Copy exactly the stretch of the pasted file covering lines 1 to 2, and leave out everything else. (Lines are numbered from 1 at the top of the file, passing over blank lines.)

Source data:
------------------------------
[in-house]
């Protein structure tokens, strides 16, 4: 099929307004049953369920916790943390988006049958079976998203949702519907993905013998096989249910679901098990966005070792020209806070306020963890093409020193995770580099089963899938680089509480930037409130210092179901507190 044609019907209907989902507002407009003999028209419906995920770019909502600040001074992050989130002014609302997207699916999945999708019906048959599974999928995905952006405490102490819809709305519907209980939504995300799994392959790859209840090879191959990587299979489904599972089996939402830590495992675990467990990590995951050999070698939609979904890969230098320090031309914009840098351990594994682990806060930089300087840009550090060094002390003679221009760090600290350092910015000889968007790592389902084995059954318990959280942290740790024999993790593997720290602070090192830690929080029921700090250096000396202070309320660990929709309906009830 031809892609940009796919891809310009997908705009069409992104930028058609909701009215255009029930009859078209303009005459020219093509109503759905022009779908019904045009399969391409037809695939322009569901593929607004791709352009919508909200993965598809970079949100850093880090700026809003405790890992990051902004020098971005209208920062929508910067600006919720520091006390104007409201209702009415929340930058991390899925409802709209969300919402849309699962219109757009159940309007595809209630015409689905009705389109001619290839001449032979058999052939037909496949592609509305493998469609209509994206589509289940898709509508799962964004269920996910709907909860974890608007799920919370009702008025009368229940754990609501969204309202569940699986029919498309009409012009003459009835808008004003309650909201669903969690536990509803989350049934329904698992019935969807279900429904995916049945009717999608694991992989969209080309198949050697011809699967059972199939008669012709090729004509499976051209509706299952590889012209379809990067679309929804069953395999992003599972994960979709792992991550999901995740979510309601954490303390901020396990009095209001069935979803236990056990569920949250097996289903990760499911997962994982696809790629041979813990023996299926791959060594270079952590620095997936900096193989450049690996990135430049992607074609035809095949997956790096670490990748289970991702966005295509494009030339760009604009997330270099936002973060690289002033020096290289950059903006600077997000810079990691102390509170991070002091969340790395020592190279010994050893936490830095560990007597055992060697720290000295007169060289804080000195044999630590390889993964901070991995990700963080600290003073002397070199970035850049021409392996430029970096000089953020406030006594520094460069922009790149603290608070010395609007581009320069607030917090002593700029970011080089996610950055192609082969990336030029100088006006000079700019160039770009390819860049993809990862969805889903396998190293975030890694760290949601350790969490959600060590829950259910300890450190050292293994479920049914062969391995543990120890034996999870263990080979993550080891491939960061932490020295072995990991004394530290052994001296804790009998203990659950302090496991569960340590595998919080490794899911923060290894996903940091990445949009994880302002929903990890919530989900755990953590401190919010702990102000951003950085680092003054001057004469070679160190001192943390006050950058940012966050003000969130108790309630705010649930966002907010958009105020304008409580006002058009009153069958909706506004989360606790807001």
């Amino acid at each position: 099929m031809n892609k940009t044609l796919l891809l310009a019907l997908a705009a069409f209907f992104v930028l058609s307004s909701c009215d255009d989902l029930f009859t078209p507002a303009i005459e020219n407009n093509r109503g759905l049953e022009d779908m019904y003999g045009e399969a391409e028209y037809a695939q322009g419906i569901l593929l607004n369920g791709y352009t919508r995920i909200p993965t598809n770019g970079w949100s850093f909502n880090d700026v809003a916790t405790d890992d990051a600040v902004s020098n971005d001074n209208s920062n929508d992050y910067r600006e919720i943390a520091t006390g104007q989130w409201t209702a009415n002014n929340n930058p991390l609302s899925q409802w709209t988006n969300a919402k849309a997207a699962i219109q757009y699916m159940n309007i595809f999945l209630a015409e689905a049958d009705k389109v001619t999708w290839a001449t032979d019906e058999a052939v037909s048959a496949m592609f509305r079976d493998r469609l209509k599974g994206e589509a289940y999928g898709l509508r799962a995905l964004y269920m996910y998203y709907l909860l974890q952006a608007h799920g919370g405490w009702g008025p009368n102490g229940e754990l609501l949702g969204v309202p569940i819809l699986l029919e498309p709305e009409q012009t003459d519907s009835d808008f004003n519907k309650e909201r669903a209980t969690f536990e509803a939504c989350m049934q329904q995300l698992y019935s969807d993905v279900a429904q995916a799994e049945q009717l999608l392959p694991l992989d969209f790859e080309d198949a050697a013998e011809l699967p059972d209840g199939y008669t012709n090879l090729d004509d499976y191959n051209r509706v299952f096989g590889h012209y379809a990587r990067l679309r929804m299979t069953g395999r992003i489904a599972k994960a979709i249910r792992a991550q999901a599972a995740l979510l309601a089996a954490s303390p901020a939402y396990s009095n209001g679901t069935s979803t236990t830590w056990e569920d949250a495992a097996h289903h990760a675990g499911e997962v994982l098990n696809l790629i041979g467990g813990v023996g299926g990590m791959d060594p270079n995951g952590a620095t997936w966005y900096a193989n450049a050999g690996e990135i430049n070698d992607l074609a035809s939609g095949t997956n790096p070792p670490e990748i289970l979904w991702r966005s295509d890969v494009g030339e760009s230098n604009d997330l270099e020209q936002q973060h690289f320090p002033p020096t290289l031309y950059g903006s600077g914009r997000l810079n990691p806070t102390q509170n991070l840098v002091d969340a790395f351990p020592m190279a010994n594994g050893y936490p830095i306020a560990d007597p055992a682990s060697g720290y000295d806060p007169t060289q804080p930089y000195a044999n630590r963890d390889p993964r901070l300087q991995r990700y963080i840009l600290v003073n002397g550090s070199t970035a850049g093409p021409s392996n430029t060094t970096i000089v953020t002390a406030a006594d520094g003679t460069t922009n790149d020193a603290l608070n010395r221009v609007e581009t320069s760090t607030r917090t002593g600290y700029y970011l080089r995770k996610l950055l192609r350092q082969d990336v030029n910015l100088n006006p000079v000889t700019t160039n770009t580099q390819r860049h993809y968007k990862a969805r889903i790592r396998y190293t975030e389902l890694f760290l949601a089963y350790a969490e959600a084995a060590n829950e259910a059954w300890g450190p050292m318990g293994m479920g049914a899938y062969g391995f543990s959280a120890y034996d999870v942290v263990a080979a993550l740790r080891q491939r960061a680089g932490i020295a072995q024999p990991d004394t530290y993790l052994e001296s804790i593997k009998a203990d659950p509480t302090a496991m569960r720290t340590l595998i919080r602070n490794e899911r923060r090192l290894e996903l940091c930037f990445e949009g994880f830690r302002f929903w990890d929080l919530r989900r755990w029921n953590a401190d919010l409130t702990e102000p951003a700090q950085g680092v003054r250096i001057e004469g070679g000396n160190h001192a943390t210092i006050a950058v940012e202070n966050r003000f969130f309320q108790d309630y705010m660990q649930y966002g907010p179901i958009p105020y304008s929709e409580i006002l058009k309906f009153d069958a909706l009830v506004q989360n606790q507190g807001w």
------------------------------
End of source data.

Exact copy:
[in-house]
């Protein structure tokens, strides 16, 4: 099929307004049953369920916790943390988006049958079976998203949702519907993905013998096989249910679901098990966005070792020209806070306020963890093409020193995770580099089963899938680089509480930037409130210092179901507190 044609019907209907989902507002407009003999028209419906995920770019909502600040001074992050989130002014609302997207699916999945999708019906048959599974999928995905952006405490102490819809709305519907209980939504995300799994392959790859209840090879191959990587299979489904599972089996939402830590495992675990467990990590995951050999070698939609979904890969230098320090031309914009840098351990594994682990806060930089300087840009550090060094002390003679221009760090600290350092910015000889968007790592389902084995059954318990959280942290740790024999993790593997720290602070090192830690929080029921700090250096000396202070309320660990929709309906009830 031809892609940009796919891809310009997908705009069409992104930028058609909701009215255009029930009859078209303009005459020219093509109503759905022009779908019904045009399969391409037809695939322009569901593929607004791709352009919508909200993965598809970079949100850093880090700026809003405790890992990051902004020098971005209208920062929508910067600006919720520091006390104007409201209702009415929340930058991390899925409802709209969300919402849309699962219109757009159940309007595809209630015409689905009705389109001619290839001449032979058999052939037909496949592609509305493998469609209509994206589509289940898709509508799962964004269920996910709907909860974890608007799920919370009702008025009368229940754990609501969204309202569940699986029919498309009409012009003459009835808008004003309650909201669903969690536990509803989350049934329904698992019935969807279900429904995916049945009717999608694991992989969209080309198949050697011809699967059972199939008669012709090729004509499976051209509706299952590889012209379809990067679309929804069953395999992003599972994960979709792992991550999901995740979510309601954490303390901020396990009095209001069935979803236990056990569920949250097996289903990760499911997962994982696809790629041979813990023996299926791959060594270079952590620095997936900096193989450049690996990135430049992607074609035809095949997956790096670490990748289970991702966005295509494009030339760009604009997330270099936002973060690289002033020096290289950059903006600077997000810079990691102390509170991070002091969340790395020592190279010994050893936490830095560990007597055992060697720290000295007169060289804080000195044999630590390889993964901070991995990700963080600290003073002397070199970035850049021409392996430029970096000089953020406030006594520094460069922009790149603290608070010395609007581009320069607030917090002593700029970011080089996610950055192609082969990336030029100088006006000079700019160039770009390819860049993809990862969805889903396998190293975030890694760290949601350790969490959600060590829950259910300890450190050292293994479920049914062969391995543990120890034996999870263990080979993550080891491939960061932490020295072995990991004394530290052994001296804790009998203990659950302090496991569960340590595998919080490794899911923060290894996903940091990445949009994880302002929903990890919530989900755990953590401190919010702990102000951003950085680092003054001057004469070679160190001192943390006050950058940012966050003000969130108790309630705010649930966002907010958009105020304008409580006002058009009153069958909706506004989360606790807001």